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Leo Hindery, Jr.

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China's Latest Target in Its Trade War Against American Manufacturing: The U.S. Solar Industry

Posted: 03/ 6/2012 8:30 am

On March 27 in D.C., I will be part of a panel at the Second Annual Conference on the Renaissance of American Manufacturing, along with Leo Gerard (International President of the United Steelworkers) and Mike Mandel (Chief Economic Strategist of the Progressive Policy Institute).

Building off of Mike's ongoing superb economic analysis to prove the imperative of a robust manufacturing sector, I will try to make the further case, as Rick Sloan (Communications Director of the International Association of Machinists and Aerospace Workers) and I tried to do in a piece last month, that U.S. government policies across the board -- trade, taxes, investments, R&D, exports, infrastructure and procurement -- need to be integrated into a manufacturing policy to rival those of our trade competitors.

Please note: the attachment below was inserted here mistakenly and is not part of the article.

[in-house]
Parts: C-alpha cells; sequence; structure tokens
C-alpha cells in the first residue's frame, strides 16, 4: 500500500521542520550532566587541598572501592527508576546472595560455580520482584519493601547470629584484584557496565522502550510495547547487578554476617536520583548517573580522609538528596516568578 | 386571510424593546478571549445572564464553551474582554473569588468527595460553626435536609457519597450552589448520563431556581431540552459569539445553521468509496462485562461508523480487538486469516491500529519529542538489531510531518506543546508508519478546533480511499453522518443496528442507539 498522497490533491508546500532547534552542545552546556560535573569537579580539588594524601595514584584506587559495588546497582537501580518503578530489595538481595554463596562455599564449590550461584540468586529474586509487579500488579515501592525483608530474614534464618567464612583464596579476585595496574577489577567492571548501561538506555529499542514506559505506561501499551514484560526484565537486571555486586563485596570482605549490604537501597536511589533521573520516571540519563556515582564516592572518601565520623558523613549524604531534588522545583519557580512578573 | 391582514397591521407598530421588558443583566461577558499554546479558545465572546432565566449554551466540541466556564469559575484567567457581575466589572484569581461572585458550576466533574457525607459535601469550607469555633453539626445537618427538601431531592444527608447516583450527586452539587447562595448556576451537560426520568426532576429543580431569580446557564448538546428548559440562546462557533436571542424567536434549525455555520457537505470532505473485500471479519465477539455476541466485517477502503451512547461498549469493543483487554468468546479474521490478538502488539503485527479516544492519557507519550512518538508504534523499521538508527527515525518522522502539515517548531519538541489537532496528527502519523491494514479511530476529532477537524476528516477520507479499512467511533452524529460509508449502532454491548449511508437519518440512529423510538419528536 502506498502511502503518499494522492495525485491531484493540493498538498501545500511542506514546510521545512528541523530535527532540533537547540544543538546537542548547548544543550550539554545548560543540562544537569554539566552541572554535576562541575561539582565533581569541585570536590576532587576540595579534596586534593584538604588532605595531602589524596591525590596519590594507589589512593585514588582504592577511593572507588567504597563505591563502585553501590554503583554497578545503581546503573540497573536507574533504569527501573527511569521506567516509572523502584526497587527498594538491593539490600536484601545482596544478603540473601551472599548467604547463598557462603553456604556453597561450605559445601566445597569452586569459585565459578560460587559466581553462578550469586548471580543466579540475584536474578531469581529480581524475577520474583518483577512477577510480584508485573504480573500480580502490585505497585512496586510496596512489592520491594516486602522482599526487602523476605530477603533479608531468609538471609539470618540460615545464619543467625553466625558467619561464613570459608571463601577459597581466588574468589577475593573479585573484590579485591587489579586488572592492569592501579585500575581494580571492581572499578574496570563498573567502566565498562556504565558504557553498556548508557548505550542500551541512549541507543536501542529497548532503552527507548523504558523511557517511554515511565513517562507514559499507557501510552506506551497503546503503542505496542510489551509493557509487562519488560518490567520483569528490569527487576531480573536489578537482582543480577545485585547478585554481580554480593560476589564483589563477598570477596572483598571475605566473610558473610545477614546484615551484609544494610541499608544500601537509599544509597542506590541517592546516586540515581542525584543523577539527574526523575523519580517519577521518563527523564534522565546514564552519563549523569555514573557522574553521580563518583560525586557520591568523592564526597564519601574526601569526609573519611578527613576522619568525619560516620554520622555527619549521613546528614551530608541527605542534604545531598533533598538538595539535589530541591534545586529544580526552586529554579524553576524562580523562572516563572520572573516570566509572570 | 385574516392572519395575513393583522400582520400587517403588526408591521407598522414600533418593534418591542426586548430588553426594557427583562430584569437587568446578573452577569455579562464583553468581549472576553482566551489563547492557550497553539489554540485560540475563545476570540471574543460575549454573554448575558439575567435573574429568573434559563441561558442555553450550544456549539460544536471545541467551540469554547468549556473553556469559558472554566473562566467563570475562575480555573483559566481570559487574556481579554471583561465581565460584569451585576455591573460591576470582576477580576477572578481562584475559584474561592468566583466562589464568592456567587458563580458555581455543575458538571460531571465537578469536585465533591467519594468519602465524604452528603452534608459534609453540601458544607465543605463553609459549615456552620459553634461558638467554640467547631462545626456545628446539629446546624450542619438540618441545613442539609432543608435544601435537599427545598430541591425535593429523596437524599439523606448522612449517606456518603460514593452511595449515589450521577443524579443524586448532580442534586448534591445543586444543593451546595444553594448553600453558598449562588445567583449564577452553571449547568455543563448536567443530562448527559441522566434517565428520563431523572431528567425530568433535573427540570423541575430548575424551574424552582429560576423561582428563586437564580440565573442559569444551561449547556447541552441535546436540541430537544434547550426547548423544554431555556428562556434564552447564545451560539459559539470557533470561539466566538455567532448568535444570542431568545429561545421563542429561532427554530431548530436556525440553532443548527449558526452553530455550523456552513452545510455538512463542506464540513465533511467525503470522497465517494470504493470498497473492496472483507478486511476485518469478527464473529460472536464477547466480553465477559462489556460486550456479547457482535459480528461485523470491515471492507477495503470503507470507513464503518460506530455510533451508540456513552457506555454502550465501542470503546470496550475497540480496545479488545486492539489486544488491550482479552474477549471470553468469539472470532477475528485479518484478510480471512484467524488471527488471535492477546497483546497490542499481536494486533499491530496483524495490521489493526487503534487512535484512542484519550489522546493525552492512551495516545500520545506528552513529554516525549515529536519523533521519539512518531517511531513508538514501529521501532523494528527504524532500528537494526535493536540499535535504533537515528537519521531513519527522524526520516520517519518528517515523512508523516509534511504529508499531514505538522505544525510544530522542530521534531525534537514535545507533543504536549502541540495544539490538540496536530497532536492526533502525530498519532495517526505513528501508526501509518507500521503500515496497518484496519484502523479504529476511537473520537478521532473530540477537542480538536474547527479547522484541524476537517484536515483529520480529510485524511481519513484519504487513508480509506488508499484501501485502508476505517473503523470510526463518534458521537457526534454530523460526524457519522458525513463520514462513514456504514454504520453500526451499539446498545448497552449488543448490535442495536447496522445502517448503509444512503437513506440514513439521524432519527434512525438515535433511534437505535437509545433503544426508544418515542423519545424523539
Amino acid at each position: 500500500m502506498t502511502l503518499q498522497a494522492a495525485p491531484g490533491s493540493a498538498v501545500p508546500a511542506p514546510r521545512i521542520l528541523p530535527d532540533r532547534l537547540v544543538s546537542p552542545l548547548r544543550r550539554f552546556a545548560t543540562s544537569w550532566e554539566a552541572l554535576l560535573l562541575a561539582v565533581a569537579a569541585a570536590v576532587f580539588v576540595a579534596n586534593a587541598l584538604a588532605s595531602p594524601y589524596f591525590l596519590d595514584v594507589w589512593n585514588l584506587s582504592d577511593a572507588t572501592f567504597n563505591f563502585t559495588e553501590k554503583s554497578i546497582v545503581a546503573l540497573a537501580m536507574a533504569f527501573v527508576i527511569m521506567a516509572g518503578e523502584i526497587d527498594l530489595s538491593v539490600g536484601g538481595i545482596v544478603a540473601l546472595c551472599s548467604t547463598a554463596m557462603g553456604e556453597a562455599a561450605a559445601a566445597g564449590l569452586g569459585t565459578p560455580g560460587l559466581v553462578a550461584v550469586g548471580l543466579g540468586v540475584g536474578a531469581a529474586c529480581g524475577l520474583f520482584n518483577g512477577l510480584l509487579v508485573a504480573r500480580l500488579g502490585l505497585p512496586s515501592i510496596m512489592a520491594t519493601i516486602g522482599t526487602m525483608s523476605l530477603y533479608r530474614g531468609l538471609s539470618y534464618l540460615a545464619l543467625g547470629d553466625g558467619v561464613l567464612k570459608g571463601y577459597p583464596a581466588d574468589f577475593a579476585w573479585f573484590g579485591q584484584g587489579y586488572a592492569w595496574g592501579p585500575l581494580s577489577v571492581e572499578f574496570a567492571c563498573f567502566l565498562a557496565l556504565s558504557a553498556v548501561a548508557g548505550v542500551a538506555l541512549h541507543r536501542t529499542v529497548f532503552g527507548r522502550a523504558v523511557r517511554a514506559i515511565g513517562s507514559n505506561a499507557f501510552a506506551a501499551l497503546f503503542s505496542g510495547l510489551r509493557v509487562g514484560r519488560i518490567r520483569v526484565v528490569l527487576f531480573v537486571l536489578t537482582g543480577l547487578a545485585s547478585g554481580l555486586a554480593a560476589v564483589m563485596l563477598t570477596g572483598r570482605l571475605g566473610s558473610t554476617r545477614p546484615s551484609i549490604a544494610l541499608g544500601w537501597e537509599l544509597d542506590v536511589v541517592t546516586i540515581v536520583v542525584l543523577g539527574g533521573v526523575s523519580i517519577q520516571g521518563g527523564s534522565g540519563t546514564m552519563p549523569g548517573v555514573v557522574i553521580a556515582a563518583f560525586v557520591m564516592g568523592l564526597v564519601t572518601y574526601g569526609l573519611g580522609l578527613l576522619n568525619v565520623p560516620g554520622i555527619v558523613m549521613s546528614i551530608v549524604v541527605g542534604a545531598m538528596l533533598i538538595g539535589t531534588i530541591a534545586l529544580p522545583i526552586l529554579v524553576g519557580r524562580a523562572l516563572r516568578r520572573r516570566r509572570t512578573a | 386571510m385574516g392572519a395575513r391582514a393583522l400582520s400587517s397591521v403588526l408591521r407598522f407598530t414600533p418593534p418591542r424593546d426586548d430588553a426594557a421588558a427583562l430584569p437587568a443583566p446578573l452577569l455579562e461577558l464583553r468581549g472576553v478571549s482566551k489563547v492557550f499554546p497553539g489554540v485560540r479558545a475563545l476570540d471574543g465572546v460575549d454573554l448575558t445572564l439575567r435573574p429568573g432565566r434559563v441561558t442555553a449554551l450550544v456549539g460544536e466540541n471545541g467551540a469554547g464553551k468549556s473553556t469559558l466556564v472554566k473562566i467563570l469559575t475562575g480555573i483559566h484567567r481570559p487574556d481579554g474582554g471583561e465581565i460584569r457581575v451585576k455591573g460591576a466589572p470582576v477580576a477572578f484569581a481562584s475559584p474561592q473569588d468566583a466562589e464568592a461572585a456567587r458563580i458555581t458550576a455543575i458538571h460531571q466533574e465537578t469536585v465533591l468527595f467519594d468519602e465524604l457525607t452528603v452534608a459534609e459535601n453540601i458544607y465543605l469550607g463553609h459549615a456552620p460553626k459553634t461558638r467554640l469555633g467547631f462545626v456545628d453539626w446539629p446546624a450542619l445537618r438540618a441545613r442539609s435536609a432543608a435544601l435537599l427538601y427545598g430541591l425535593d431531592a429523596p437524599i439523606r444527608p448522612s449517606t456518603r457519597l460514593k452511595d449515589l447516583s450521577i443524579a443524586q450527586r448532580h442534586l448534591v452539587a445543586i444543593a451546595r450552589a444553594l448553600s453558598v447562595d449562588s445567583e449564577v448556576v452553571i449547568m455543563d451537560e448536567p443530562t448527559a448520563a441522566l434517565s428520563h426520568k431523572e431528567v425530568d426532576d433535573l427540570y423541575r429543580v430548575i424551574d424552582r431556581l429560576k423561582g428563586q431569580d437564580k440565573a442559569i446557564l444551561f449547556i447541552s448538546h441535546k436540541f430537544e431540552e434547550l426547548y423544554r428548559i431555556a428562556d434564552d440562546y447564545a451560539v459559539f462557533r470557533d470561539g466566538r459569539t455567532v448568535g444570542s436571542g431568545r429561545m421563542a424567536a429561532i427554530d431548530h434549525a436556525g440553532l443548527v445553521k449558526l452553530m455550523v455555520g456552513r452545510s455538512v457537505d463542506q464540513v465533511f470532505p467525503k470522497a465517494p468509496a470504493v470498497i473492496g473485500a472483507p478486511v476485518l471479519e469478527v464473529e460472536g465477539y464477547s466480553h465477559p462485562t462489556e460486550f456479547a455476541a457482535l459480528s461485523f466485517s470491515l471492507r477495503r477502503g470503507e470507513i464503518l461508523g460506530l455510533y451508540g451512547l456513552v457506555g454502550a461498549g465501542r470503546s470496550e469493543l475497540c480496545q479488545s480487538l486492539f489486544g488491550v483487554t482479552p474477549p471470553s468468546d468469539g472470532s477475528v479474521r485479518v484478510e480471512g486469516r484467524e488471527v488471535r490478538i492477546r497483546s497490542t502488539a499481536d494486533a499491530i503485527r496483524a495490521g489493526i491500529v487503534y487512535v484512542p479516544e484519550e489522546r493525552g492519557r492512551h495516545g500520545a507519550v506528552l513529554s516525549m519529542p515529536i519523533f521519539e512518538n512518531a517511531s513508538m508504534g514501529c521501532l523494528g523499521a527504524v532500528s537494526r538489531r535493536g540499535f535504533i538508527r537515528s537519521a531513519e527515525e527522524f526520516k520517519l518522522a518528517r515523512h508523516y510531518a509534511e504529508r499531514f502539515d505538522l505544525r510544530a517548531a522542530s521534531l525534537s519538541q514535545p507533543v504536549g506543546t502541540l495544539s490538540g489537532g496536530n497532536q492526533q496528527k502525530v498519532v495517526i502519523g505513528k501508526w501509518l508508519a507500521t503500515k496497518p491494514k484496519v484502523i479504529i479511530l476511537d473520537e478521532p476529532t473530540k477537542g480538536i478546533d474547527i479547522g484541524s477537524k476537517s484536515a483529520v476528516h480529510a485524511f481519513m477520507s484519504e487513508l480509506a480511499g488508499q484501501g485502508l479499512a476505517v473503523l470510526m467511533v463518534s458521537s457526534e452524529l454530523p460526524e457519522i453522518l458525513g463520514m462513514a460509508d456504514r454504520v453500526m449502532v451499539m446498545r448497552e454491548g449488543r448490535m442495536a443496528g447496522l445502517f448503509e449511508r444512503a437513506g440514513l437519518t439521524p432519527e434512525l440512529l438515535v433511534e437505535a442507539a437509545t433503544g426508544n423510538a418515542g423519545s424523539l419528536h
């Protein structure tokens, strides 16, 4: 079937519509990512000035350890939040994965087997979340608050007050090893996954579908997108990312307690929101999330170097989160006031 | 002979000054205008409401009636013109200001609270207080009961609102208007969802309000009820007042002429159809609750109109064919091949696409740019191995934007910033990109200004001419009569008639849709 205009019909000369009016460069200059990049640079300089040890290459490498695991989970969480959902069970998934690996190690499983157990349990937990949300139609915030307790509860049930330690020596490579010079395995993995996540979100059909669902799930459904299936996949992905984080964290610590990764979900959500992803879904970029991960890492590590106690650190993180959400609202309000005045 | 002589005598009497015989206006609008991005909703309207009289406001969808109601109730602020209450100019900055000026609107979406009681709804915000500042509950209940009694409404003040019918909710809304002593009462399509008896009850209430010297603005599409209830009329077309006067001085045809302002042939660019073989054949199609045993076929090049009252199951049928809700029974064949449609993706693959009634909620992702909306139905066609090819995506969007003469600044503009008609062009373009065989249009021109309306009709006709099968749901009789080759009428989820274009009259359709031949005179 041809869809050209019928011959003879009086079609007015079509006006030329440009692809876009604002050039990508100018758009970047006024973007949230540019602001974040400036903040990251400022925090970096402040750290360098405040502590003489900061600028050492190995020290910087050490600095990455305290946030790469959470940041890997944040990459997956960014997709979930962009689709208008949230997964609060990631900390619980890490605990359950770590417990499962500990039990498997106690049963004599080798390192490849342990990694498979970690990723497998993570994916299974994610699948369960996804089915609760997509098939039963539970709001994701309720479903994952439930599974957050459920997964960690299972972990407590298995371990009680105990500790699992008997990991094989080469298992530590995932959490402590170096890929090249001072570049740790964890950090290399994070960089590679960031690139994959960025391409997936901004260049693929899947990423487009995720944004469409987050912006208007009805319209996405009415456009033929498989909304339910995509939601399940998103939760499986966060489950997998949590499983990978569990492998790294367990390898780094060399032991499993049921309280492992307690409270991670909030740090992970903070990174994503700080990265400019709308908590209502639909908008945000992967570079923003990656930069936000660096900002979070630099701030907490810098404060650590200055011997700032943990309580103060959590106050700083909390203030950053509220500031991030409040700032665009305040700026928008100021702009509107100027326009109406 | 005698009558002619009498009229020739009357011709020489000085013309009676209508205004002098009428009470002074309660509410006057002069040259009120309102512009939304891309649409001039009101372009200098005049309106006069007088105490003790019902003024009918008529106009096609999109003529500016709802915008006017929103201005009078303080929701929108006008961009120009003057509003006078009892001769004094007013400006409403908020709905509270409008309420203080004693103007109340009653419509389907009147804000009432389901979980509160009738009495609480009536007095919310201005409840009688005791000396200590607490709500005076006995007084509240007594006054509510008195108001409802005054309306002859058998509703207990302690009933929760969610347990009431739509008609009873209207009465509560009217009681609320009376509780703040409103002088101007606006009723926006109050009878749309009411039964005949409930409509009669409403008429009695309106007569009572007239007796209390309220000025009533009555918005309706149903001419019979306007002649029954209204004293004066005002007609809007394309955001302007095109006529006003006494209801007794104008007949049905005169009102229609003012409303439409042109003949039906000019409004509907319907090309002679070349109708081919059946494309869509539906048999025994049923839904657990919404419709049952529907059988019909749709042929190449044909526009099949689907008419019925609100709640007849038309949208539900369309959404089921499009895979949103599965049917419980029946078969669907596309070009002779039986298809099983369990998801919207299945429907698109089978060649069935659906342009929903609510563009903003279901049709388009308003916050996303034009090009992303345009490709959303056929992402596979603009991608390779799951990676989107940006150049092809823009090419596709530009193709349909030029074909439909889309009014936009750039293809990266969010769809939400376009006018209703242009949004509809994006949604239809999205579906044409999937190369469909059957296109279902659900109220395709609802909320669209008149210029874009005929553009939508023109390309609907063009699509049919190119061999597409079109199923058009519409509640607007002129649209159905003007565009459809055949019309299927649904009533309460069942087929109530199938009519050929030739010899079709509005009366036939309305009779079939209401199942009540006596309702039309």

A robust manufacturing sector -- with no less than 20 percent of the nation's workers engaged in it -- is critical to the American economy. Indisputably, manufacturing has the largest multiplier of all sectors of the economy (every dollar in final sales in manufacturing products supports about $1.40 in other sectors of the economy); manufacturing employees earn higher wages and receive more generous benefits than other working Americans (on average, they earn 23 percent more than workers in other parts of the economy); American manufacturers are responsible for the majority of all business-related R&D in the U.S.; and an increase in the production of manufactured exports and import-replacing goods in the United States is the only thing that will significantly bring down our trade deficit and reduce our international debt burden.